The classical Noether–Lefschetz theorem is the following:
Theorem. Let be a very general smooth surface of degree . Then the natural map is an isomorphism.
If is a smooth proper family over some base (usually of finite type over a field), then a property holds for a very general if there exists a countable intersection of nonempty Zariski opens such that holds for for all .
In general, Hilbert scheme arguments show that the locus where the Picard rank is ‘bigger than expected’ is a countable union of closed subvarieties of (the Noether–Lefschetz loci), but it could be the case that this actually happens everywhere (i.e. ). The hard part of the Noether–Lefschetz theorem is that the jumping loci are strict subvarieties of the full space of degree hypersurfaces.
If is a family of varieties over an uncountable field , then there always exists a very general member with . But over countable fields, very general elements might not exist, because it is possible that even when .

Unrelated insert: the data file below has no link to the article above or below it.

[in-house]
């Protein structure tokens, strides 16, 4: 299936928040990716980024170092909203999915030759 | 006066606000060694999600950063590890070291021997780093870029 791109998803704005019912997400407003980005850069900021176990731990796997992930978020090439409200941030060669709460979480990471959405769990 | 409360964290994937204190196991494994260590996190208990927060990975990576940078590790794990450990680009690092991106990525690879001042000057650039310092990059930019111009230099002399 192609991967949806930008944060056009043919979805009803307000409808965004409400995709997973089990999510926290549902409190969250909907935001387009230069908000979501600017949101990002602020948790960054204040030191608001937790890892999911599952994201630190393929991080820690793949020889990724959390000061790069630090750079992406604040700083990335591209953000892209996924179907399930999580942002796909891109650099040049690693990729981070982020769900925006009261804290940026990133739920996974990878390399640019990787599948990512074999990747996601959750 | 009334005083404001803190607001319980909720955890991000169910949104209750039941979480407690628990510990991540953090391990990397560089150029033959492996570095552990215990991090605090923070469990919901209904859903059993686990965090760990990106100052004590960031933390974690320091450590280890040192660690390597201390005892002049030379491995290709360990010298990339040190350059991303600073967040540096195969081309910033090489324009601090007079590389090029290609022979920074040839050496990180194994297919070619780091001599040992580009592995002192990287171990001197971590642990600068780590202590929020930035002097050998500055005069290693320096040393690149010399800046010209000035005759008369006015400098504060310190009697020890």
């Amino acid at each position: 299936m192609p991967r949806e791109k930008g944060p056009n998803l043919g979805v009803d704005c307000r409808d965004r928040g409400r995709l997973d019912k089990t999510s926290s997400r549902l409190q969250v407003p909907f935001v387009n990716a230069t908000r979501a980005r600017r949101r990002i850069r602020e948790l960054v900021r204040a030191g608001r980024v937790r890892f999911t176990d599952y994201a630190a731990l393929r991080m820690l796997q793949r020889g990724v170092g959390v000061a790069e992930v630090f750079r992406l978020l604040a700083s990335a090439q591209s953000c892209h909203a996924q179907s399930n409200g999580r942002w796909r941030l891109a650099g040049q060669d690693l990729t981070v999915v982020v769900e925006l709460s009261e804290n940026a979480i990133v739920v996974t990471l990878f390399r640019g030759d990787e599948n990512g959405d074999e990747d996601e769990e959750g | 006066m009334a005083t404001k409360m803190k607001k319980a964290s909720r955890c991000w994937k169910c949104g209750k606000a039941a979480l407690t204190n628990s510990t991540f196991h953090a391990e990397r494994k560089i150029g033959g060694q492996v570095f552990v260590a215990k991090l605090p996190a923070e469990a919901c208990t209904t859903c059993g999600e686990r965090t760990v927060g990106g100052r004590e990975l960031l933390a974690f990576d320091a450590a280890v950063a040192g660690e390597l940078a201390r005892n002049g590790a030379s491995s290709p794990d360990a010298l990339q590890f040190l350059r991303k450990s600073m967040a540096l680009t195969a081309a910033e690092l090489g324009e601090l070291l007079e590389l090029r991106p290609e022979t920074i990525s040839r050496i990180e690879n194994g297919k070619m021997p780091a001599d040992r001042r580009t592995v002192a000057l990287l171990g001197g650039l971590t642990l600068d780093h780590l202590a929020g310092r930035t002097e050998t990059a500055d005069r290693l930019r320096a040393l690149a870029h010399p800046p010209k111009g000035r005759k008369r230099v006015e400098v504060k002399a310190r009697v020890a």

The following interesting phenomenon was brought to my attention by Daniel Bragg (if I recall correctly):
Example. Let (the algebraic closure of the field of elements, but the bar is not so visible in MathJax), let (or some scheme covering it if that makes you happier) with universal family of elliptic curves, and let be the family of product abelian surfaces . Then the locus
is exactly the set of -points (so it misses only the generic point).
Indeed, , and every elliptic curve over has . But the generic elliptic curve only has .
We see that the Noether–Lefschetz loci might cover all -points without covering , even in very natural situations.